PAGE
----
As reported by the German-American team of biologists in the current issue of the journal Current Biology
, the octopuses deposit their eggs onto sponges that only grow locally on manganese nodules. The researchers had observed the previously unknown octopus species during diving expeditions in the Pacific at depths of more than 4000 metres - new record depths for these octopuses. The results of the study show that it is key that the extraction of resources in the deep sea is preceded by scientific investigations into the ecological consequences to support policy in developing legal frameworks.
The appearance of the Hawaiian Casper octopus in front of the camera at a depth of 4290 metres during a NOAA expedition is the greatest depth at which such finless octopuses have to date been observed. Six months earlier, researchers of the Alfred Wegener Institute, the GEOMAR, the Max Planck Institute for Marine Microbiology, and the Centre for Marine Environmental Sciences (MARUM) had filmed and photographed more specimens of this or similar hitherto unknown octopus species at a depth of 4120 to 4197 metres in the Peru Basin in the south-eastern Pacific Ocean.
"Until we made these observations, we had assumed that these octopuses only occur at depths of up to 2600 metres. But the species discovered can now be seen to colonise much greater depths," says lead author Dr Autun Purser of the Alfred Wegener Institute, Helmholtz Centre for Polar and Marine Research (AWI).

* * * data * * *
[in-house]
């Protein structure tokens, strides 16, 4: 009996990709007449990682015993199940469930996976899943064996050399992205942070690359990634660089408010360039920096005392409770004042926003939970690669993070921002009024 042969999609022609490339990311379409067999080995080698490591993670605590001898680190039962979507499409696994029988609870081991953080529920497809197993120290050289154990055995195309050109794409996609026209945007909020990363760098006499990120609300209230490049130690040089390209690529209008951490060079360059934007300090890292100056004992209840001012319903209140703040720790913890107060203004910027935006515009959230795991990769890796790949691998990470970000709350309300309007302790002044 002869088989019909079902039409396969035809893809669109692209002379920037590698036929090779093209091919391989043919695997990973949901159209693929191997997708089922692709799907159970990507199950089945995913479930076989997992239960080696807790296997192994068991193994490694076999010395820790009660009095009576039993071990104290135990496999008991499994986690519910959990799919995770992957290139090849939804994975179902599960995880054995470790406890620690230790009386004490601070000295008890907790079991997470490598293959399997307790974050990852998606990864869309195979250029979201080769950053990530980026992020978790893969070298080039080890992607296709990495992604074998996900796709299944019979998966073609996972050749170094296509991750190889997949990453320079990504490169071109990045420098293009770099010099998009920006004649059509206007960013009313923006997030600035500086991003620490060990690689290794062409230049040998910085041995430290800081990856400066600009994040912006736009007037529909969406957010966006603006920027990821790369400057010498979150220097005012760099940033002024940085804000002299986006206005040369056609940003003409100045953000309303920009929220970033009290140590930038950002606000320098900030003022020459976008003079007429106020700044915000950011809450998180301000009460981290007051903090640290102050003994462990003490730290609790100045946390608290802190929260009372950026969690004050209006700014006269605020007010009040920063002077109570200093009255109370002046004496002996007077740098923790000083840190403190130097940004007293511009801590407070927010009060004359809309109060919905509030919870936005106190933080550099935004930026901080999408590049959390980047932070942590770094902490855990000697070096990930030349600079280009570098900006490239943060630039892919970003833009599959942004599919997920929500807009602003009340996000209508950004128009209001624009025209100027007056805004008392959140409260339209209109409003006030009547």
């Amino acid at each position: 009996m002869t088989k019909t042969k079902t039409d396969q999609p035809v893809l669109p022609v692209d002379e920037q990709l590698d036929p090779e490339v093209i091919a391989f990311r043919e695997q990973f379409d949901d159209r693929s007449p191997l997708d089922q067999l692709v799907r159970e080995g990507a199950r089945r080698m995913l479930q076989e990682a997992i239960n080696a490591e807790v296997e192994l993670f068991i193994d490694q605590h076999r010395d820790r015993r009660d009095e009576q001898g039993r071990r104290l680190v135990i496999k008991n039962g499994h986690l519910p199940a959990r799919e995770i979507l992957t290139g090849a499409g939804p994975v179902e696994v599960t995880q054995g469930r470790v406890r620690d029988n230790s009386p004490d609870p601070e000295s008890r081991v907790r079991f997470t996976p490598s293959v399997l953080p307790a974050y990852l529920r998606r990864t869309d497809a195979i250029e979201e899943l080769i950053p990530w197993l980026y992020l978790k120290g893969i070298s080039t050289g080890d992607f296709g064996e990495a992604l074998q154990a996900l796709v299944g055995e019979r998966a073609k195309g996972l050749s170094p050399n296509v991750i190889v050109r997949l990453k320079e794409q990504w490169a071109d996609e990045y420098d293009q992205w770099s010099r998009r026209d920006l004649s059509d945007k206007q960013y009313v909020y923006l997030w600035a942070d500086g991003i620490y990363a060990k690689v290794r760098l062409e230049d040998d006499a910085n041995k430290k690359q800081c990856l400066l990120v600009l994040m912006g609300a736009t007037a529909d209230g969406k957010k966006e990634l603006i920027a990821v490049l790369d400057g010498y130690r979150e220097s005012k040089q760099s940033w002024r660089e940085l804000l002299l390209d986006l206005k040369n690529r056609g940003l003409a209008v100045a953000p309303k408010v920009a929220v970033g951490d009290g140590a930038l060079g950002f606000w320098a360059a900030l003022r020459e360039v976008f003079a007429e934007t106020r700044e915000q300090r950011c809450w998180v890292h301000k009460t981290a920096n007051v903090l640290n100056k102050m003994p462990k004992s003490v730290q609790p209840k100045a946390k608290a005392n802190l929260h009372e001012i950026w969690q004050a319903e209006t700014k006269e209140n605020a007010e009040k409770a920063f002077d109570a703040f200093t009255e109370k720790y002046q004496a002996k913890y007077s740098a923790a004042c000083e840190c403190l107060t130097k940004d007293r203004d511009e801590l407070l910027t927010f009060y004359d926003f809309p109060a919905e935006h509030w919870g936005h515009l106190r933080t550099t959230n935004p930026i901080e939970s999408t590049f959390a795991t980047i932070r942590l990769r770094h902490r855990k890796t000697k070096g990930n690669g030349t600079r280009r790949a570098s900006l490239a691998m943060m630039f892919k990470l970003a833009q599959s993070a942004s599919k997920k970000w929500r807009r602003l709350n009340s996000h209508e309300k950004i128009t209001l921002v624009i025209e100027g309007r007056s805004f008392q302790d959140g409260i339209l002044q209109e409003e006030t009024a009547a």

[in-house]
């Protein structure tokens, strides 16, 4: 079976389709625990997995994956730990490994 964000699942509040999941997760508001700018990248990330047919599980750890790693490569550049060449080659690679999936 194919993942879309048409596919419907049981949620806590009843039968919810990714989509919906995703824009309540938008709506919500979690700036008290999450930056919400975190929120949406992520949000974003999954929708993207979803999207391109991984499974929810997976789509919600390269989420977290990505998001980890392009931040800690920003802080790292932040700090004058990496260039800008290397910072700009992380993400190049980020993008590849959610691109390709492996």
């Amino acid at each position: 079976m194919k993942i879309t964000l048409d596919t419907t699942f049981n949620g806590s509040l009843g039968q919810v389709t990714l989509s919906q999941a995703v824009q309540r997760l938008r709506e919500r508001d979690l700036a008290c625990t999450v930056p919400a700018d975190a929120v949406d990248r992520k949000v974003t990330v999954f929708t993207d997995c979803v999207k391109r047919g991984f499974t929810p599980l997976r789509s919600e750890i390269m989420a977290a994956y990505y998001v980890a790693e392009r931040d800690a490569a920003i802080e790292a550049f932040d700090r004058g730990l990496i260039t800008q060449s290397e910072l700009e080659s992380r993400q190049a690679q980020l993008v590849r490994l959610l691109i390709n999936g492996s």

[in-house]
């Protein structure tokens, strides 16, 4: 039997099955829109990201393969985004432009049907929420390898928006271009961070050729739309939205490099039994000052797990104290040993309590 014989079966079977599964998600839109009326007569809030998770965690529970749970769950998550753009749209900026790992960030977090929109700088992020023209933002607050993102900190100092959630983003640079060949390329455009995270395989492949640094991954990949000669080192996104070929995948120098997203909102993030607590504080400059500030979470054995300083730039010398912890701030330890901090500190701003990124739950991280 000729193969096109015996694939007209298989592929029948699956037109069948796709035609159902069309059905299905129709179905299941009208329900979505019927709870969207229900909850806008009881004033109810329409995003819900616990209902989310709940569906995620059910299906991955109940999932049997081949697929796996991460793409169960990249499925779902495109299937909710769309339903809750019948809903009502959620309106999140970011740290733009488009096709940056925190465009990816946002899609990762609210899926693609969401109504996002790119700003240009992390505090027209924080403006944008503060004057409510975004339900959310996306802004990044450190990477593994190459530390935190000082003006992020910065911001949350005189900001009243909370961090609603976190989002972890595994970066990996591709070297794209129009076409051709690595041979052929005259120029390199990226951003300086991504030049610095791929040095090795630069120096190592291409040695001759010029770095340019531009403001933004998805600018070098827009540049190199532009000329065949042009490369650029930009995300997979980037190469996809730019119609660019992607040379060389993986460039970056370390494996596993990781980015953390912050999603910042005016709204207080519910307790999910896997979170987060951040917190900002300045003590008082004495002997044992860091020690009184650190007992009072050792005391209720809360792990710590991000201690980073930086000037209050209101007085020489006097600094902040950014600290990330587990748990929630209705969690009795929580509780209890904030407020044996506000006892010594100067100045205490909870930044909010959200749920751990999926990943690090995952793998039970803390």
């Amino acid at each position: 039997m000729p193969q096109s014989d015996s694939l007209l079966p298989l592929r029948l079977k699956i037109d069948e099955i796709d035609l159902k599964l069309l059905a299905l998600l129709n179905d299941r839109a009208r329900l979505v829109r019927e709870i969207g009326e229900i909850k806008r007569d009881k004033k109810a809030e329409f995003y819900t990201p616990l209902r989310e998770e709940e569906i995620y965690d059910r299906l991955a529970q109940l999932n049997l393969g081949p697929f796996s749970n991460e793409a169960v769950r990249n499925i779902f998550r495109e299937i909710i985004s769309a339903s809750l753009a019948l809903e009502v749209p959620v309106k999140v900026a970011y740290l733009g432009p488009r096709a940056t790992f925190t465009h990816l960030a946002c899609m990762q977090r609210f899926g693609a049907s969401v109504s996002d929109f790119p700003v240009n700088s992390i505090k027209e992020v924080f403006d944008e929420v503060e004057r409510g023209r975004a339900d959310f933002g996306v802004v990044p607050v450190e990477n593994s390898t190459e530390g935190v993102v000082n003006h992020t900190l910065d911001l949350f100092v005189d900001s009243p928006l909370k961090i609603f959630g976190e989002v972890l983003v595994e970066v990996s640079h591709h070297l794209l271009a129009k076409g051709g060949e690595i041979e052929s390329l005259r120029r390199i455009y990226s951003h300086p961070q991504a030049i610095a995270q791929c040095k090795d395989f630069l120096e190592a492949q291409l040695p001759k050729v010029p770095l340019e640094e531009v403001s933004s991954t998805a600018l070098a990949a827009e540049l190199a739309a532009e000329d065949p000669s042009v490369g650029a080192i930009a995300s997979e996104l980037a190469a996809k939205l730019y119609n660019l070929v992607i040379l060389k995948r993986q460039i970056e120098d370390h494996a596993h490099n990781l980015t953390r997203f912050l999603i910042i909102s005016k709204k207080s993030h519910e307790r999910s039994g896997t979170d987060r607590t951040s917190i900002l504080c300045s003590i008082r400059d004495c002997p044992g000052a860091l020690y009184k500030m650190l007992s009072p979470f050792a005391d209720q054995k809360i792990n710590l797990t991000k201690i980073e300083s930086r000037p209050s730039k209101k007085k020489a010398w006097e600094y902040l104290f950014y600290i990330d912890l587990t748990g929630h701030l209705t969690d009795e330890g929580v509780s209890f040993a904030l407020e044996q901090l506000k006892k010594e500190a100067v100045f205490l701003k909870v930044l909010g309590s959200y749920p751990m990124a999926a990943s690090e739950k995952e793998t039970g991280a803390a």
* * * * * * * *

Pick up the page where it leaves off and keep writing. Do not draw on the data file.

“Without manganese nodules the octopuses cannot find a brooding ground”
Two of the octopuses were seen by the camera system to be guarding their eggs. "… the animals had deposited their eggs onto the stems of dead sponges, which in turn had grown on manganese nodules. The nodules served as the only anchoring point for the sponges on the otherwise very muddy seafloor. This means that without the manganese nodules the sponges would not have been able to live in this spot, and without sponges the octopuses would not have found a place to lay their eggs," the AWI researcher explains.
With the so-called DISCOL experiment from the late 1980s scientists found that many deep-sea animals need manganese nodules in their habitat. At the time, also in the Peru Basin, German researchers had removed manganese nodules by ploughing them into the seabed. In subsequent years, they observed the consequences of this human intervention on the deep-sea community. 26 years later, researchers of the JPI Oceans MiningImpact project returned to the place where the DISCOL experiment was carried out with the new German Research Vessel SONNE. Their conclusion: "The removal of the manganese nodules at that time caused the community of animals that are attached to the seafloor, which also includes sponges, to almost fully collapse. Even 26 years later many animal populations have not yet recovered," explain the authors in the new study.
"Our new observations show that we have to know about the behaviour of deep-sea animals and the specific way in which they adapt to their habitat in order to draw up sustainable protective and usage concepts," says AWI researcher Antje Boetius, head of the Sonne expedition to the Peru Basin.
The work on board the SONNE research vessel was made possible by the German Federal Ministry of Education and Research as part of the MiningImpact project of JPI Oceans.